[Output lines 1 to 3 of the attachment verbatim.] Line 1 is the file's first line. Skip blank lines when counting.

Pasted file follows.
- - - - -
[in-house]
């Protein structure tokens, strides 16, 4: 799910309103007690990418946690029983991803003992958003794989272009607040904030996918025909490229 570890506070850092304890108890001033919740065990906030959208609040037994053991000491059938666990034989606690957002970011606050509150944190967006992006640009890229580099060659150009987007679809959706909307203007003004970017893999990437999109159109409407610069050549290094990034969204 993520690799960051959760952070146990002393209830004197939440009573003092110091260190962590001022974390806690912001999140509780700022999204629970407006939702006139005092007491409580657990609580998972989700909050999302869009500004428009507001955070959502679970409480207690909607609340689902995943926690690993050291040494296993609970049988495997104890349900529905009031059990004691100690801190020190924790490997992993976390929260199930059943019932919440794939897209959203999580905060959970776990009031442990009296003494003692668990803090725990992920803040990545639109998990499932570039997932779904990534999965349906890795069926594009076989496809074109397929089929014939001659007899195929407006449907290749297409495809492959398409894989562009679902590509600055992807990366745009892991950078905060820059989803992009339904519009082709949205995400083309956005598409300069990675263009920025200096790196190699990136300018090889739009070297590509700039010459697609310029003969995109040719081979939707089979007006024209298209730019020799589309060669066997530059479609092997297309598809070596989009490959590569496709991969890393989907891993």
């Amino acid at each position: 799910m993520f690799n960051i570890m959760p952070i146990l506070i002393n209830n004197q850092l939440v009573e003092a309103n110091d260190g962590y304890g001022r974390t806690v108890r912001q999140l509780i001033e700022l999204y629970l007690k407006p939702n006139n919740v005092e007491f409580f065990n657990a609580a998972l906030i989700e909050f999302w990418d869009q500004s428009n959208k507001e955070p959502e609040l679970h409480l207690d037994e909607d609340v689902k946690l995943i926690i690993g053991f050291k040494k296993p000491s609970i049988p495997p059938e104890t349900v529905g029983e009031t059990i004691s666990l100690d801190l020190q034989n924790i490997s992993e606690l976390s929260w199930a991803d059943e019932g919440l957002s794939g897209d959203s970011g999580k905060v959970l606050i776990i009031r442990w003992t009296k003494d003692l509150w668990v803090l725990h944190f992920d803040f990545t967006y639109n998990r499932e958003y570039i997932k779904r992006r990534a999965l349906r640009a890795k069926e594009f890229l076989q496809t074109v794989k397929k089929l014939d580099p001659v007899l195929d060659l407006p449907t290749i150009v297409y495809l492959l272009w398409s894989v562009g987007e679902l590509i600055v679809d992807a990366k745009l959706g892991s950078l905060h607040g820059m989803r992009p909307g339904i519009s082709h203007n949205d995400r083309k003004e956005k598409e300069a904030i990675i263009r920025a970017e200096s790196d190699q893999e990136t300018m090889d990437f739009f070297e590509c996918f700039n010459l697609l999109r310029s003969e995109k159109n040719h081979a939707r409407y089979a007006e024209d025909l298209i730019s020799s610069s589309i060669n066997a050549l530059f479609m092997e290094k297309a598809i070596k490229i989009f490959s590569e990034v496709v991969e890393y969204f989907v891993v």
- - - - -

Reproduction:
[in-house]
């Protein structure tokens, strides 16, 4: 799910309103007690990418946690029983991803003992958003794989272009607040904030996918025909490229 570890506070850092304890108890001033919740065990906030959208609040037994053991000491059938666990034989606690957002970011606050509150944190967006992006640009890229580099060659150009987007679809959706909307203007003004970017893999990437999109159109409407610069050549290094990034969204 993520690799960051959760952070146990002393209830004197939440009573003092110091260190962590001022974390806690912001999140509780700022999204629970407006939702006139005092007491409580657990609580998972989700909050999302869009500004428009507001955070959502679970409480207690909607609340689902995943926690690993050291040494296993609970049988495997104890349900529905009031059990004691100690801190020190924790490997992993976390929260199930059943019932919440794939897209959203999580905060959970776990009031442990009296003494003692668990803090725990992920803040990545639109998990499932570039997932779904990534999965349906890795069926594009076989496809074109397929089929014939001659007899195929407006449907290749297409495809492959398409894989562009679902590509600055992807990366745009892991950078905060820059989803992009339904519009082709949205995400083309956005598409300069990675263009920025200096790196190699990136300018090889739009070297590509700039010459697609310029003969995109040719081979939707089979007006024209298209730019020799589309060669066997530059479609092997297309598809070596989009490959590569496709991969890393989907891993």
């Amino acid at each position: 799910m993520f690799n960051i570890m959760p952070i146990l506070i002393n209830n004197q850092l939440v009573e003092a309103n110091d260190g962590y304890g001022r974390t806690v108890r912001q999140l509780i001033e700022l999204y629970l007690k407006p939702n006139n919740v005092e007491f409580f065990n657990a609580a998972l906030i989700e909050f999302w990418d869009q500004s428009n959208k507001e955070p959502e609040l679970h409480l207690d037994e909607d609340v689902k946690l995943i926690i690993g053991f050291k040494k296993p000491s609970i049988p495997p059938e104890t349900v529905g029983e009031t059990i004691s666990l100690d801190l020190q034989n924790i490997s992993e606690l976390s929260w199930a991803d059943e019932g919440l957002s794939g897209d959203s970011g999580k905060v959970l606050i776990i009031r442990w003992t009296k003494d003692l509150w668990v803090l725990h944190f992920d803040f990545t967006y639109n998990r499932e958003y570039i997932k779904r992006r990534a999965l349906r640009a890795k069926e594009f890229l076989q496809t074109v794989k397929k089929l014939d580099p001659v007899l195929d060659l407006p449907t290749i150009v297409y495809l492959l272009w398409s894989v562009g987007e679902l590509i600055v679809d992807a990366k745009l959706g892991s950078l905060h607040g820059m989803r992009p909307g339904i519009s082709h203007n949205d995400r083309k003004e956005k598409e300069a904030i990675i263009r920025a970017e200096s790196d190699q893999e990136t300018m090889d990437f739009f070297e590509c996918f700039n010459l697609l999109r310029s003969e995109k159109n040719h081979a939707r409407y089979a007006e024209d025909l298209i730019s020799s610069s589309i060669n066997a050549l530059f479609m092997e290094k297309a598809i070596k490229i989009f490959s590569e990034v496709v991969e890393y969204f989907v891993v």